In this paper, a profile design of surface texture was applied for improving the tribological performance of piston ring–cylinder pair. The design of texture pattern was implemented by numerous textures of different depths in sliding speed direction to imitate the outline of barrel-shaped ring. The thickness and pressure distribution of oil film were obtained through a joint solution of modified Reynolds equation and other governing equations for textured surface. The results indicate that the novel texture pattern has the best overall performance in oil film thickness and friction force compared with normal surface textures, and the average friction power is 10.04% and 16.85% less than normal surface textures and barrel-shaped ring in the whole working cycle. Extra microhydrodynamic lubrication can be observed in the middle region of textured piston ring through the pressure distribution of oil film. At last, the experiment was conducted in a motored test rig and exhibited up to 3% reduction in friction power.

Commentary by Dr. Valentin Fuster
J. Tribol. 2018;140(6):061702-061702-8. doi:10.1115/1.4039958.

This paper aims to improve the tribological performance of journal bearings by optimizing the coverage area of circular microtextures in divergent region of the sleeve. A numerical model is proposed to calculate the friction coefficient and bearing load of textured journal bearings. The surface of the sleeve is divided into rectangular squares. Textures that located at the center of rectangular grids are assumed to be present or absent, marked as 1 and 0, respectively. Afterward, different texture coverage area arrangements are evolved and selected based on the genetic algorithm (GA). The area of semi-elliptical shape is obtained as the novel and preferable textured coverage area design for journal bearings. Influences of width and eccentricity ratio are discussed, which confirm the semimajor and semiminor axes of the semi-elliptical shape of texture coverage area equal to one-third of the circumferential length and half of the width of the journal bearing, respectively.

Commentary by Dr. Valentin Fuster
J. Tribol. 2018;140(6):061703-061703-9. doi:10.1115/1.4040114.

The following paper focuses on an experimental and analytical study aimed at identifying the dynamic force coefficients of hydrostatic gas films for recessed flat plates. The motivation for the effort was brought upon by the necessity of generating more accurate models for hydrostatic gas films found in hybrid gas bearings. Pressurized air at room temperature up to 120 psi was used to test different recess geometries on a flat plate test rig, capable of characterizing the stiffness and damping force coefficients for varying supply pressures, gas film thickness values, excitation frequencies, and vibration amplitudes. The test rig design and operation is described. Experimental results include frequency-dependent stiffness and damping coefficients, and leakage. The test results show that using external pressurization can generate large stiffness values while exhibiting small leakage. However, the results also show that the majority of the test configurations portray high negative damping values. An analytical model is presented and numerical predictions are compared to experimental results. Example damping trends as a function of frequency, pressure, and film thickness are presented in addition to force coefficient plots as functions of pressure ratio.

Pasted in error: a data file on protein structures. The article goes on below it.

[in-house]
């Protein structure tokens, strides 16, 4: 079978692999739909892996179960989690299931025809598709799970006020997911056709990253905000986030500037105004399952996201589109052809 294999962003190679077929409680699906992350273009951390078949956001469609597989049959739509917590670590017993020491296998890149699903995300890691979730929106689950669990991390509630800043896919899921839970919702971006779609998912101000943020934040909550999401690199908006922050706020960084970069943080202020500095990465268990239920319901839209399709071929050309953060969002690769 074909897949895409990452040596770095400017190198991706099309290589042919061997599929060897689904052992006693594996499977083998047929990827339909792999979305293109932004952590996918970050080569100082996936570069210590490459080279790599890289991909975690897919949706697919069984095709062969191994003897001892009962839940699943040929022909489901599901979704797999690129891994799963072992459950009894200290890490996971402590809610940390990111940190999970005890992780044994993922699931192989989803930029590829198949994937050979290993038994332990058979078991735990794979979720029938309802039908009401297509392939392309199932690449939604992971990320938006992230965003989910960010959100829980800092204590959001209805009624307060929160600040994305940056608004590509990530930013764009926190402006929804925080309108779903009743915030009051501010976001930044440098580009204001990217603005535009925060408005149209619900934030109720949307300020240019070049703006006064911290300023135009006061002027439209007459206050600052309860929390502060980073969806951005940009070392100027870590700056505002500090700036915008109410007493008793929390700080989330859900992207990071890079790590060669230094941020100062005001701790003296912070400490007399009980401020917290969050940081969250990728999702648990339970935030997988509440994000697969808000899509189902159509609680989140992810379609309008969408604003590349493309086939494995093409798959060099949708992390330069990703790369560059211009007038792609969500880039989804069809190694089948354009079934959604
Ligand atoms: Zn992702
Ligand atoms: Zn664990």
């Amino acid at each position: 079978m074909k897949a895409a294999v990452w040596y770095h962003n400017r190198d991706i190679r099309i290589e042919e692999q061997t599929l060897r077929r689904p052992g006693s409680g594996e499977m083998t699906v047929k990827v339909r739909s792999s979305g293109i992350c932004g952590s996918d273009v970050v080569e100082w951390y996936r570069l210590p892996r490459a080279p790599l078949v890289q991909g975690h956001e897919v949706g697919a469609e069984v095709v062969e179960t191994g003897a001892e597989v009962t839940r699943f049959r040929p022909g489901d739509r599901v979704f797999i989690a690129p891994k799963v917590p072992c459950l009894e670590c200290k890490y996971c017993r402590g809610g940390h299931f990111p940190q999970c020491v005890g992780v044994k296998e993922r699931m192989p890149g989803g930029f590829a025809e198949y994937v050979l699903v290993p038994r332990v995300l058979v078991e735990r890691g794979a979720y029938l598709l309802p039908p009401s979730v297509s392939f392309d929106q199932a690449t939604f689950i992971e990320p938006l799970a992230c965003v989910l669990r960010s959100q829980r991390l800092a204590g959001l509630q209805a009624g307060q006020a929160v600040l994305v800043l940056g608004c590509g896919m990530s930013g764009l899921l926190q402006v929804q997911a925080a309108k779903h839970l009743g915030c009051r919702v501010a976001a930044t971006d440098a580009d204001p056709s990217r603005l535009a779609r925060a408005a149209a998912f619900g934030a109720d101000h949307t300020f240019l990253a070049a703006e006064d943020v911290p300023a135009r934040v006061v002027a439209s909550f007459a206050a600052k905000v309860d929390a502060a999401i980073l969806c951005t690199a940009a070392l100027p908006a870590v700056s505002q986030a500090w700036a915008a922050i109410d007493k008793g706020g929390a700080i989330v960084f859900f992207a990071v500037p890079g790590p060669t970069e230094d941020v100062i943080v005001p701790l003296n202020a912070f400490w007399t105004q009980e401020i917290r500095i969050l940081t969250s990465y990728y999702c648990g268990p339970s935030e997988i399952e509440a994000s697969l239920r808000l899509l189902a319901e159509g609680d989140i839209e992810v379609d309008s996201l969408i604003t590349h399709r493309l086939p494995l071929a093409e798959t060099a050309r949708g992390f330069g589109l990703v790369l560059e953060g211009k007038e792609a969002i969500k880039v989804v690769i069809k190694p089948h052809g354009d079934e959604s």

Commentary by Dr. Valentin Fuster
J. Tribol. 2018;140(6):061704-061704-8. doi:10.1115/1.4040149.

Methods for scalable surface texturing continue to receive significant attention due to the importance of microtextured surfaces toward improving friction, wear, and lubrication ability of mechanical devices. Controlled textures on surfaces act as fluid reservoirs and receptacles for debris and wear particles, reducing friction and wear of mating components. There are numerous fabrication techniques that can be used to create microsized depressions on surfaces, but each has limitations in terms of control and scalability. In the present study, modulation-assisted machining (MAM) is demonstrated as a viable approach to produce such textures, offering a potentially cost-effective approach for scalable production of these features on component surfaces. In this work, the wear behavior of several textured surfaces created by MAM was studied using a ball-on-flat reciprocating tribometer. Textured and untextured alloy 360 brass disks were mated with stainless steel AISI 440C balls under lubricated conditions and variable sliding distance. The textured surfaces exhibited noticeably reduced wear under the longer sliding distances and the tribological performance of the surfaces depended on the size of the microdimples. Wear mechanisms are elucidated from the optical microscopy, scanning electron microscopy (SEM), and energy dispersive spectroscopy (EDS) observations and the implications for using such surfaces in practice are briefly discussed.